The headline continuous shooting speed quoted by Panasonic is 10fps. This is, however, only applicable for a burst of three images, which makes the headline measure a touch misleading. Images can also be captured at a continuous shooting speed of 5fps, although that rate is also only applicable for a limited number of frames.
The presence of manual shooting control through PASM will certainly appease those looking for more advanced functionality from a bridge camera, although Panasonic’s proprietary Intelligent Auto (iA) mode features. The iA mode chooses the camera’s settings by selecting the correct scene mode depending on conditions, while an iA+ mode also offers automated colour and brightness adjustments to improve your images further. Both of these settings perform well, and offer a viable alternative so controlling the shooting settings manually and getting good results.
Panasonic Lumix FZ62 review – Image Quality
On the whole there’s very little negative to report with regards to image quality, although there are a few areas at which the FZ62 shows weakness.
Images straight out of the camera exhibit a pleasingly natural tonal range and are aided by the FZ62 offering reliable metering and exposures. The camera also displays an impressive dynamic range, maintaining detail in shadow and highlight areas.
Whenever a compact employs an extensive focal range, such as the FZ62, there are a number of issues which can result. On the whole, however, the FZ62 largely avoids these. Fringing, although evident at the wide-angle and tele end of the zoom, is generally well controlled. Edge sharpness is also apparent, although there is a slight softening throughout the frame towards the more tele end of the zoom.
Detail is well captured, although it really falls away if you choose to use the 48x Intelligent zoom – the technology, which involves resampling, results in a grainy image which lacks detail.
The Lumix FZ62 manages to cope with image noise well, no doubt in part thanks to the various noise reduction technologies. However, the noise reduction technologies do result in a slight loss of detail at the higher ISO settings, and with this in mind it’s a shame that the camera doesn’t offer Raw capture for post-production editing.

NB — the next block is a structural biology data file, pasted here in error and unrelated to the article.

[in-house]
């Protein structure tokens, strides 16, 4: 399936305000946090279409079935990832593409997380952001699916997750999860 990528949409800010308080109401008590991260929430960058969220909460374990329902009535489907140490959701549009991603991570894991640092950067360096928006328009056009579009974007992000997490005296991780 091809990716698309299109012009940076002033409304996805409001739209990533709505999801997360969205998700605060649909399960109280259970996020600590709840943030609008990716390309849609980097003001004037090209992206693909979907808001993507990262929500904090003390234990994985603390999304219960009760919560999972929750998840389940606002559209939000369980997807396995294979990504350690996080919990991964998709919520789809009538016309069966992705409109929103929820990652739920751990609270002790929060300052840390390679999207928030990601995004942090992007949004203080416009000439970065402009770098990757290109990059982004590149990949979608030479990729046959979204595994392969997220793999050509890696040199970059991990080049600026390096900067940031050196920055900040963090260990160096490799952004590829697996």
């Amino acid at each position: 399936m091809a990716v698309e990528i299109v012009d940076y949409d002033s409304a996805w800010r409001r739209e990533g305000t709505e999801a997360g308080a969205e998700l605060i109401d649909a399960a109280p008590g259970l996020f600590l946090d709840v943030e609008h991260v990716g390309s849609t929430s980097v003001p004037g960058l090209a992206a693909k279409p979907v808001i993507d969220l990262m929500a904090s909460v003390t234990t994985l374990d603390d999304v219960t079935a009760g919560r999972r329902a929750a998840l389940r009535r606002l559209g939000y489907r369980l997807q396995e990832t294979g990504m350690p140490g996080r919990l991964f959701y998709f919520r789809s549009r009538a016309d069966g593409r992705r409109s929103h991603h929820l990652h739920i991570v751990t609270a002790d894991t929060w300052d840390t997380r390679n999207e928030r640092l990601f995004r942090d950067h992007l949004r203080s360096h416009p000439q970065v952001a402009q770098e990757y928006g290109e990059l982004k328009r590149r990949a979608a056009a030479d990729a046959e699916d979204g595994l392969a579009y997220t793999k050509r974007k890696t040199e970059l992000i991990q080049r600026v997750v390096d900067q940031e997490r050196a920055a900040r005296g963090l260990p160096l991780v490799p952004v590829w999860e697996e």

Panasonic Lumix FZ62 review – Verdict
The Panasonics FZ62 continues the proud tradition of the Lumix superzoom series, and is a very capable camera. Image quality is good throughout the focal range and in a variety of lighting conditions, while the combination of advanced functionality and features for the more novice shooter mean that it will appeal to a variety of photographers.
There are a few flaws in its performance. While it’s well designed, the lack of any control of the zoom barrel is a touch of an omission. The fact that the full area of the LCD screen can’t be utilised in conjunction with the full resolution of the sensor is also a shame. Finally, it’s a shame that Raw capture has yet to become standard on high-end bridge cameras, and especially one that is currently priced well north of £300.
On the whole though, the FZ62 is an excellent bridge camera and one that, if you’re willing to part with the relatively high price tag, will reward you with excellent images and a pleasurable shooting experience.
1920 x 1080, 50i / 25fps
Auto, 7 preset, manual
SD, SDHC, SDXC
3in TFT LCD, 460k-dot
16.1MP, 1.23in High Sensitivity MOS sensor
Intelligent Multiple, Center Weighted, Spot
miniHDMI, AV Out, USB 2
Intelligent Auto, PASM, ‘Creative Control’, 18 scene modes
Auto, Red-eye, Slow Sync, 1st and 2nd Sync
100 – 6400
24x optical zoom, 25-600mm in 35mm equiv.
120.3 x 80.8 x 91.9mm
4 – 1/2000 sec
JPEG, AVCHD, MP4